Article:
I selected Home Depot because they have stellar dividend growth, dividend stability and they have grown earnings significantly. In addition, as I will detail in the valuation section below, shares of Home Depot trade at a premium to the S&P 500; however, Home Depot's dividend growth and earnings growth is significantly higher and thus I believe the premium valuation is warranted.

Dividend Growth & Stability

The chart below shows the dividend history for Home Depot over the last twenty years. Over the last twenty years, Home Depot has grown its dividend 22.49%/year compared to the S&P 500, which over the same period has grown its dividend only 5.88%/year. As you can see, Home Depot has had no dividend cuts in the last twenty years, even during the financial crisis. The dividend of Home Depot was able to withstand the financial crisis and the massive housing bubble collapse, both of which directly impacted their business. This gives me confidence that Home Depot's dividend is very secure. For another measure of dividend security, I looked at the payout ratio of Home Depot and found that it currently stands at 47.87%, which is very reasonable and gives the company a lot of flexibility to continue increasing the dividend. In case the stock market goes horribly bad, the low payout ratio gives Home Depot the flexibility as they had in 2007-2009, to keep the dividend stable during stressed markets.

HD Payout Ratio

2015 Dividend Est.




Payout Ratio


(Source: DividendChannel.com)


The first chart below shows that EPS growth for Home Depot has grown steadily over the last five years. The EPS growth rate over that period has been 23.72%/year, which is significantly higher than the 8.6% long-term growth rate the S&P 500 has had. Home Depot has grown EPS because of significant revenue growth, share repurchases and margin expansion. Out of those, I believe the most important has been margin expansion. The second chart below shows that Home Depot, over the last five years, has expanded their profit margin significantly. Net margins for Home depot have expanded from 4.91% to 7.63%, which is an increase of 55.40% in a five-year period.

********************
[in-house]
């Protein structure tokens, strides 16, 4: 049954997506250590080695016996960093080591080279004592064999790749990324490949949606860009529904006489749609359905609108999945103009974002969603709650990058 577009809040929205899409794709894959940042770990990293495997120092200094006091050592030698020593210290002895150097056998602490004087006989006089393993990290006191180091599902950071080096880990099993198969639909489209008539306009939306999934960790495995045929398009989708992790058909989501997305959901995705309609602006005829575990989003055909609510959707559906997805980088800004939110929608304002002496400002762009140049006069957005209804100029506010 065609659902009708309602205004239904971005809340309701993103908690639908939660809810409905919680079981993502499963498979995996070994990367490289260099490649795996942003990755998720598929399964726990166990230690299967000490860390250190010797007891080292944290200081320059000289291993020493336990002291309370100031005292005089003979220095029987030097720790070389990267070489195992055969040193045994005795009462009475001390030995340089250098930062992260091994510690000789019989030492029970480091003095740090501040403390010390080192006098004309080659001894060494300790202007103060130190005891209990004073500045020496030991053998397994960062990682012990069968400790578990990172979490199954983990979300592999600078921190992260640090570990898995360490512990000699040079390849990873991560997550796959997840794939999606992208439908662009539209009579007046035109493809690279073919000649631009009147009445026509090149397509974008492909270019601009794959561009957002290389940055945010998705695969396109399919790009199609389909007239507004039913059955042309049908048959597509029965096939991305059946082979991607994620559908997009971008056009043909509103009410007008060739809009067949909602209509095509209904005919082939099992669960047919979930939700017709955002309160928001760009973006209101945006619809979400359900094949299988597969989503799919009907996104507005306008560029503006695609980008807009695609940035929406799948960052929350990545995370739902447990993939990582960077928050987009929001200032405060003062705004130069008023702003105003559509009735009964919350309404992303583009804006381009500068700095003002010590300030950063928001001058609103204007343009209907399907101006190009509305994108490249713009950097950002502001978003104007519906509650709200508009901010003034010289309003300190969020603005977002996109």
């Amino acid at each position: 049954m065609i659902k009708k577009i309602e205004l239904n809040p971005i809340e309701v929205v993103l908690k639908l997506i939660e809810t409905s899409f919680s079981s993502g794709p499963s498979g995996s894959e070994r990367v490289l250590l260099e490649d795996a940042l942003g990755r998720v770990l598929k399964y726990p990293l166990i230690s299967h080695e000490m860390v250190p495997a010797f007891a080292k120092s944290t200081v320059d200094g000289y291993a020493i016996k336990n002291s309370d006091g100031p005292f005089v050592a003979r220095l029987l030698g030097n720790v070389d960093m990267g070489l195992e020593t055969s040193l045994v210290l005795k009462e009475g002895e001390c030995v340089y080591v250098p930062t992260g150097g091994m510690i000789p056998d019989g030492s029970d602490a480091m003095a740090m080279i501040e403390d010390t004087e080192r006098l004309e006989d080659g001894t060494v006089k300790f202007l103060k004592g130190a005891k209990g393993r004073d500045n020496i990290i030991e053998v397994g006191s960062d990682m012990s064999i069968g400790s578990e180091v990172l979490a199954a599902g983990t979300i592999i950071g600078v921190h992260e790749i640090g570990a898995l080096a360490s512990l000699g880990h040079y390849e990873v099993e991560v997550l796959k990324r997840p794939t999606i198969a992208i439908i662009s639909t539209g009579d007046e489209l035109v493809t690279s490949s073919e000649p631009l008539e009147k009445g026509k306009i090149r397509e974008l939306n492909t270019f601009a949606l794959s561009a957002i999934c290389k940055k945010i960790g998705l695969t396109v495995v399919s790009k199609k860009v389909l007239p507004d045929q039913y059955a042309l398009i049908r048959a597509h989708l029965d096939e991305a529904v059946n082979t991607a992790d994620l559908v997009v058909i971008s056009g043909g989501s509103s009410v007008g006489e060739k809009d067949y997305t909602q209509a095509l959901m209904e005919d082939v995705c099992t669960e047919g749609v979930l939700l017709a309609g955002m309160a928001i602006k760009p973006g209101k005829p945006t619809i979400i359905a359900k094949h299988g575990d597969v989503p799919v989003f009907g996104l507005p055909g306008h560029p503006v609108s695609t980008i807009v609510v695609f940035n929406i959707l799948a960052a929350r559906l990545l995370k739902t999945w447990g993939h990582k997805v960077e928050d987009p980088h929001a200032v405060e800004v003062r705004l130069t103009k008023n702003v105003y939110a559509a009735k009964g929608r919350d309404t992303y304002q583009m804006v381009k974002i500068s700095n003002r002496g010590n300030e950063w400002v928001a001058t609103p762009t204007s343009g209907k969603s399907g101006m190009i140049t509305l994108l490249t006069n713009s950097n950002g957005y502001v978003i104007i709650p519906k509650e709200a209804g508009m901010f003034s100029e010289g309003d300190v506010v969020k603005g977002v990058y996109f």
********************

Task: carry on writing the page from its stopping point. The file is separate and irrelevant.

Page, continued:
(Source: Gurufocus.com)

The final aspect I will look at is free cash flow growth. Free cash flows are an indication of future dividend increases, share repurchases and company growth. As you can see, free cash flows in 2015 were $6.8 billion, which is 94.90% higher than in 2011 when free cash flows were $3.49 billion. With its ability to generate significant free cash flows, Home Depot can easily support continued dividend increases in the future.

(Source: Gurufocus.com)


The following table shows that Home Depot is currently trading at a PE of 22.54, which is modestly higher than the 19.09 PE that the S&P 500 is currently trading. While Home Depot does trade at a premium valuation to the S&P 500 and has traded at a premium valuation for a long time, the premium is justified because Home Depot has higher EPS growth and dividend.


ttm EPS


Current Price


PE Ratio

Closing Thoughts

In closing, I believe Home Depot is a high quality secure dividend stock that has grown its dividend three times faster than the S&P 500 and has grown EPS nearly three times faster than the S&P 500. For dividend growth investors, a 20% dividend decrease is unacceptable, especially if the cut occurs during a period of market stress. Home Depot has proven itself to be a secure dividend stock during those times of stress. The significant free cash flows that Home Depot generates along with its low dividend payout ratio, give Home Depot the potential to keep raising the dividend significantly.

Disclaimer: See here.

Disclosure: I/we have no positions in any stocks mentioned, and no plans to initiate any positions within the next 72 hours.

I wrote this article myself, and it expresses my own opinions. I am not receiving compensation for it (other than from Seeking Alpha). I have no business relationship with any company whose stock is mentioned in this article.